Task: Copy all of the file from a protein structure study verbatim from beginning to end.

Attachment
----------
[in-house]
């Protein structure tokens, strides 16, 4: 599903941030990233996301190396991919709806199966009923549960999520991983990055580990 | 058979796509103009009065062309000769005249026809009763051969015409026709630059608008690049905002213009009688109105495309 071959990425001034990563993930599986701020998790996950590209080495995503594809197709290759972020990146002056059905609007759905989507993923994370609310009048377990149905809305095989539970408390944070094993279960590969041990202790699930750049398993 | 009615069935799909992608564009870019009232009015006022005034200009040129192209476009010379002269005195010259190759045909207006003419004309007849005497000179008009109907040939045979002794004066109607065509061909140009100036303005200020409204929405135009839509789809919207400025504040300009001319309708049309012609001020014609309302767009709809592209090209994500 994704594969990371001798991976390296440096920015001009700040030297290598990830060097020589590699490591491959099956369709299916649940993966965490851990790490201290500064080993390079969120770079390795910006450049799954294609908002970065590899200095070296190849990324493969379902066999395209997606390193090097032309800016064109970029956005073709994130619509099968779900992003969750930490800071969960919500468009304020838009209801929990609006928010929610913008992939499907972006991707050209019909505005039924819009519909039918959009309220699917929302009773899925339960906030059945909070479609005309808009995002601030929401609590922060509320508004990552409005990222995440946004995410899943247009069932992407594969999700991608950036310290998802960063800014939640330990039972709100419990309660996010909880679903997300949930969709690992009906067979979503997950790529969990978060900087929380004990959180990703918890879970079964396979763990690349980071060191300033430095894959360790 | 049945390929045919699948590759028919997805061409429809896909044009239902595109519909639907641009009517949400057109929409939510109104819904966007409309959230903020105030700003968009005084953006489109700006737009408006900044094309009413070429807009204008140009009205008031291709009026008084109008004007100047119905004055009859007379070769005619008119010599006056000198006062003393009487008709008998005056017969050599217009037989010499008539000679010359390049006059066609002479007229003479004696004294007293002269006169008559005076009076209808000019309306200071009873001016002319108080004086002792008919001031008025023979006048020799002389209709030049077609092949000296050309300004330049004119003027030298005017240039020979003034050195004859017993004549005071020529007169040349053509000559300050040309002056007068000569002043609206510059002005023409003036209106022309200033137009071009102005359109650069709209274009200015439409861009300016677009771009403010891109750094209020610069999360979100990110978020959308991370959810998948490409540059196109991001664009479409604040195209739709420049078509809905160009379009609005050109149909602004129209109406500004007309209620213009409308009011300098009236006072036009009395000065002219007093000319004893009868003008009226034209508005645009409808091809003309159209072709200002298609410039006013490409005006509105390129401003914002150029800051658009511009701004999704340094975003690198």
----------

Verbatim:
[in-house]
């Protein structure tokens, strides 16, 4: 599903941030990233996301190396991919709806199966009923549960999520991983990055580990 | 058979796509103009009065062309000769005249026809009763051969015409026709630059608008690049905002213009009688109105495309 071959990425001034990563993930599986701020998790996950590209080495995503594809197709290759972020990146002056059905609007759905989507993923994370609310009048377990149905809305095989539970408390944070094993279960590969041990202790699930750049398993 | 009615069935799909992608564009870019009232009015006022005034200009040129192209476009010379002269005195010259190759045909207006003419004309007849005497000179008009109907040939045979002794004066109607065509061909140009100036303005200020409204929405135009839509789809919207400025504040300009001319309708049309012609001020014609309302767009709809592209090209994500 994704594969990371001798991976390296440096920015001009700040030297290598990830060097020589590699490591491959099956369709299916649940993966965490851990790490201290500064080993390079969120770079390795910006450049799954294609908002970065590899200095070296190849990324493969379902066999395209997606390193090097032309800016064109970029956005073709994130619509099968779900992003969750930490800071969960919500468009304020838009209801929990609006928010929610913008992939499907972006991707050209019909505005039924819009519909039918959009309220699917929302009773899925339960906030059945909070479609005309808009995002601030929401609590922060509320508004990552409005990222995440946004995410899943247009069932992407594969999700991608950036310290998802960063800014939640330990039972709100419990309660996010909880679903997300949930969709690992009906067979979503997950790529969990978060900087929380004990959180990703918890879970079964396979763990690349980071060191300033430095894959360790 | 049945390929045919699948590759028919997805061409429809896909044009239902595109519909639907641009009517949400057109929409939510109104819904966007409309959230903020105030700003968009005084953006489109700006737009408006900044094309009413070429807009204008140009009205008031291709009026008084109008004007100047119905004055009859007379070769005619008119010599006056000198006062003393009487008709008998005056017969050599217009037989010499008539000679010359390049006059066609002479007229003479004696004294007293002269006169008559005076009076209808000019309306200071009873001016002319108080004086002792008919001031008025023979006048020799002389209709030049077609092949000296050309300004330049004119003027030298005017240039020979003034050195004859017993004549005071020529007169040349053509000559300050040309002056007068000569002043609206510059002005023409003036209106022309200033137009071009102005359109650069709209274009200015439409861009300016677009771009403010891109750094209020610069999360979100990110978020959308991370959810998948490409540059196109991001664009479409604040195209739709420049078509809905160009379009609005050109149909602004129209109406500004007309209620213009409308009011300098009236006072036009009395000065002219007093000319004893009868003008009226034209508005645009409808091809003309159209072709200002298609410039006013490409005006509105390129401003914002150029800051658009511009701004999704340094975003690198």